CHESTER, Pa– At the start of the Philadelphia Union’s vital six-game stretch chock full of playoff implications on August 11, manager Jim Curtin made a tactical adjustment that’s paid off immensely over 180 minutes.
Curtin slid forward C.J. Sapong over to the right wing of the club’s 4-2-3-1 formation in order to keep the in-form Cory Burke in the lone striker spot.
A notable difference occurred because of the switch, and now it allows the Union to attack opposing defenses with an approach that, in two matches, has created plenty of scoring opportunities.
“I think with me and Cory on the field it gives defenders a different look,” Sapong said. “We have the speed with Fafa (Picault) and David (Accam) and the physical, aerial ability with me and Cory. Going forward we have a lot of opportunities to keep the ball and just make things happen.”
“For me, it’s just about being a part of that and doing whatever I can to help my teammates,” Sapong said. “Obviously I want to get goals and assists and be on the stat sheet, but ultimately the most important stat is a W.”
The Union produced five goals in the last two games in wins over New England and New York City FC. The pair of results pushed the Union up to fifth place in the Eastern Conference with 33 points.
With the next four matches, starting with Saturday’s home clash with the Revolution, vital to the team’s playoff hopes, Sapong hopes he can continue making an impact.
Sapong’s unique aerial ability, which earned him praise from Curtin when he played in the lone forward spot, gives players like Alejandro Bedoya and Keegan Rosenberry the chance to make runs off Sapong’s aerial wins, and with a defender forced to stay with Sapong, more space has opened up on the right side.
“At the end of the day, whether I’m just going up and throwing the defender off or the ball is coming our way, we have people that are able to step up and win that second ball and we also have the opportunity of somebody getting played in and scoring goals,” Sapong said. “It’s something that other teams really have to respect and it definitely gives us a wider dynamic of how we can get at teams.”
Sapong’s won 22 aerial duels since his shift to the wing, with 14 coming against the Revolution and eight in the 2-0 victory over NYCFC a week ago.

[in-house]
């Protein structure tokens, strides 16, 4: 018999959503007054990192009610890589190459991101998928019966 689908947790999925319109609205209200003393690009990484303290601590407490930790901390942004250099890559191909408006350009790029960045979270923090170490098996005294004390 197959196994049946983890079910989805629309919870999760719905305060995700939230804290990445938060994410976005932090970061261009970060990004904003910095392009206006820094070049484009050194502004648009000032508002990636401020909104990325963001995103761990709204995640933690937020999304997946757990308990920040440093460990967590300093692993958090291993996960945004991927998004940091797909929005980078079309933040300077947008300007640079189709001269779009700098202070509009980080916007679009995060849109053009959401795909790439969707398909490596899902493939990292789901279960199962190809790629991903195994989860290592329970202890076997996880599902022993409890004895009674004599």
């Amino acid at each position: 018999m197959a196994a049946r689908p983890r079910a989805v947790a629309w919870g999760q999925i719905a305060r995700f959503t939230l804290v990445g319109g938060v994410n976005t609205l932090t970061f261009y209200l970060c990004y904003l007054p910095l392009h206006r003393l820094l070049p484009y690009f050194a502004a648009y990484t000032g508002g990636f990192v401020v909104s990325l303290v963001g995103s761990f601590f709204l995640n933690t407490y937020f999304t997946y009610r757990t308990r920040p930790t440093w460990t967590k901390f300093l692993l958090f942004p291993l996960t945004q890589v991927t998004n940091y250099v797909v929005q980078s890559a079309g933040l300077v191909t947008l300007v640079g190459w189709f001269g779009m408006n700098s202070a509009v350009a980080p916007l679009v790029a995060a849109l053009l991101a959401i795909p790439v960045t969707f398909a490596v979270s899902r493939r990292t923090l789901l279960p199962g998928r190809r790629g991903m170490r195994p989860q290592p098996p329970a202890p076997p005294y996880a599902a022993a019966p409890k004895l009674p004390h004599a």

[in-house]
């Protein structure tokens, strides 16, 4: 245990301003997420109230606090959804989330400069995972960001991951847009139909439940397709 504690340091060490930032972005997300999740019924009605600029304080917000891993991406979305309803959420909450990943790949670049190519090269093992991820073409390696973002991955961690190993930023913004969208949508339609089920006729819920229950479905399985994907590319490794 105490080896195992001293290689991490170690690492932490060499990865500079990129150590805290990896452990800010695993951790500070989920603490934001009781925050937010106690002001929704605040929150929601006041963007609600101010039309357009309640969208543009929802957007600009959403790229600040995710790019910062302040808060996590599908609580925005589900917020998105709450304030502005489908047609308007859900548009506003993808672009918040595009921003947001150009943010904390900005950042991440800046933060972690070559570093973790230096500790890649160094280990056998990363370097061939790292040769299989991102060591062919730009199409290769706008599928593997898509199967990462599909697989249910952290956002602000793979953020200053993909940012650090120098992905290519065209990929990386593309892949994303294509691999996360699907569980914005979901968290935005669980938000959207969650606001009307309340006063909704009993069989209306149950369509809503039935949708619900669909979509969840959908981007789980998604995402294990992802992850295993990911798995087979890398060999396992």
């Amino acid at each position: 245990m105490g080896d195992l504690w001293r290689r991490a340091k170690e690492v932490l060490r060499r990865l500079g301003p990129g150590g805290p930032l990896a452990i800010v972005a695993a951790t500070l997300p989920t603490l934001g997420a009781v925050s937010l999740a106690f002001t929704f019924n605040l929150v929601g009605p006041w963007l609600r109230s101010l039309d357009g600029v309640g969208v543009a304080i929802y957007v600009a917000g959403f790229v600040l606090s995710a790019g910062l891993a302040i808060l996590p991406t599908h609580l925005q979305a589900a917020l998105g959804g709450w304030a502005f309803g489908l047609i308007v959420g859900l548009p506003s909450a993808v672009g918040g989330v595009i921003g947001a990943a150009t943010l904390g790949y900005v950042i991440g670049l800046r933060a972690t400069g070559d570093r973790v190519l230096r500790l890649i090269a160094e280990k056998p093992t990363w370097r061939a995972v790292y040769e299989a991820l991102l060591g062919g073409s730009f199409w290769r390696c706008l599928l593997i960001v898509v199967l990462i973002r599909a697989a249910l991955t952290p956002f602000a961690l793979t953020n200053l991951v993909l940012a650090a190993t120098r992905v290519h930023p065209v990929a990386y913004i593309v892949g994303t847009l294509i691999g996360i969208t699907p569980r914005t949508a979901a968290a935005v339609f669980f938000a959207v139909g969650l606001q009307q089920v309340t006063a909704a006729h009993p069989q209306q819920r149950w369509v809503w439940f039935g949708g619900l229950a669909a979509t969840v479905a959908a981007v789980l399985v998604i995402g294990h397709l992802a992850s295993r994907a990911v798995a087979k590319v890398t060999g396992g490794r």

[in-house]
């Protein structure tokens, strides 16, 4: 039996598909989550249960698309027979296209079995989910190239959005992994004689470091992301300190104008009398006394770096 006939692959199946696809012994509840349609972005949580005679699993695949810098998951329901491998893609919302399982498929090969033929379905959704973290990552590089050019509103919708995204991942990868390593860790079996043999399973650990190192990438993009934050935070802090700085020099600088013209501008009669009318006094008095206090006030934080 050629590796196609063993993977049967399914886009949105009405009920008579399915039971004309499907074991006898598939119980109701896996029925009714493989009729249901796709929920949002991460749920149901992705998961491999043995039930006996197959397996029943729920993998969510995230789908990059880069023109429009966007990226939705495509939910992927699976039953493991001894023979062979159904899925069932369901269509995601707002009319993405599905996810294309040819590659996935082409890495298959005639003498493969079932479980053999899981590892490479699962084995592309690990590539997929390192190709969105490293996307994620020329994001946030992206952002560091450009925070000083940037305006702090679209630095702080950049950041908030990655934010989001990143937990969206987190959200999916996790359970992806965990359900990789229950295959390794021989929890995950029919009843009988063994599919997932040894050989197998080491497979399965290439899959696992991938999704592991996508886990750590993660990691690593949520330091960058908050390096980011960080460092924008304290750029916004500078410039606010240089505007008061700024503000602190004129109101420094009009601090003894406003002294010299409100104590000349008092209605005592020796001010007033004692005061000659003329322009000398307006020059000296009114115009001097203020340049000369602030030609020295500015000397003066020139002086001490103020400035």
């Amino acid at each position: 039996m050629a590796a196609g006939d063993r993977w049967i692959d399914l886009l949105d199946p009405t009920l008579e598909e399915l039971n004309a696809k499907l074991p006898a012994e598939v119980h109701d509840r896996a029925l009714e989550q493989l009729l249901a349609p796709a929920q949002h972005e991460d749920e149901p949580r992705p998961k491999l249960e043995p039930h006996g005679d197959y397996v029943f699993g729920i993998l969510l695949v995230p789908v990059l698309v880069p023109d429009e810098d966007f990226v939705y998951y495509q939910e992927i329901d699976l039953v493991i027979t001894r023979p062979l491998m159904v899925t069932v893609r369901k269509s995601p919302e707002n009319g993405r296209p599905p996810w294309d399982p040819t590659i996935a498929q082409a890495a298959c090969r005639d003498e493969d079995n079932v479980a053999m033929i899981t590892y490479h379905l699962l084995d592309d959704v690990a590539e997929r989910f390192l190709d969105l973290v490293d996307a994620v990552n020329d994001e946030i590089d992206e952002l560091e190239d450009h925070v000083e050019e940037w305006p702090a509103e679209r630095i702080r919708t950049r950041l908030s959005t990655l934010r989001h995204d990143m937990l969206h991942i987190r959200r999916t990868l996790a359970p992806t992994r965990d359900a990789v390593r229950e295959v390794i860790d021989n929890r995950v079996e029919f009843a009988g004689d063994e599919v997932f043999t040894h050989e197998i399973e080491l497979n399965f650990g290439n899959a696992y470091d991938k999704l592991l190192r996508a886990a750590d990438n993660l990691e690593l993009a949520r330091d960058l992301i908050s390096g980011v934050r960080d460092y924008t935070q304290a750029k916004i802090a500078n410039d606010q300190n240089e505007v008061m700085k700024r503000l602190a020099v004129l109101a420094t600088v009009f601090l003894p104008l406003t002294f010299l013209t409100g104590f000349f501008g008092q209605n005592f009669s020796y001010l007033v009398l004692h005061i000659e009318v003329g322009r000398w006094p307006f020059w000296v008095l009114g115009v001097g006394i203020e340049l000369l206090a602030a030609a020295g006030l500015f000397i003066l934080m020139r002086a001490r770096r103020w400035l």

The 29-year-old, who was often battered by two center backs during his time up top, is relishing the opportunity to display his physical traits with less pressure on his back.
“I think when you’re the striker, you’re dealing with two center backs. I feel like I’m always going to attract physical play from other teams, but it’s one person opposed to two now,” Sapong said.
Possessing a target winger isn’t new for the Union, but Sapong brings a different aspect of the game to the flank than Chris Pontius did in the previous two seasons.
Additionally, Sapong has more support around him with Borek Dockal and Haris Medunjanin ready to take advantage of his aerial play along with Bedoya, Rosenberry and Burke.
“I think what we have more now, that’s different from when Pontius was here, is we have more attacking options from deeper positions in and around me,” Sapong said.
The role isn’t new to Sapong either, as he played there during his time with Sporting Kansas City, where he recorded 20 goals in four seasons.
“It’s very similar,” Sapong said. “(At Sporting Kansas City) we had really good options across the top three, in the middle and outside backs. We had attacking options that allowed every single player on the field to accentuate their skills, but also make the team better.”
The goal is clear for Sapong and the Union on Saturday. With a win, they’ll continue to separate themselves from the teams beneath the red line in the Eastern Conference, and with Curtin’s tactical tweak injecting new life into attack, the club should continue to create more scoring opportunities.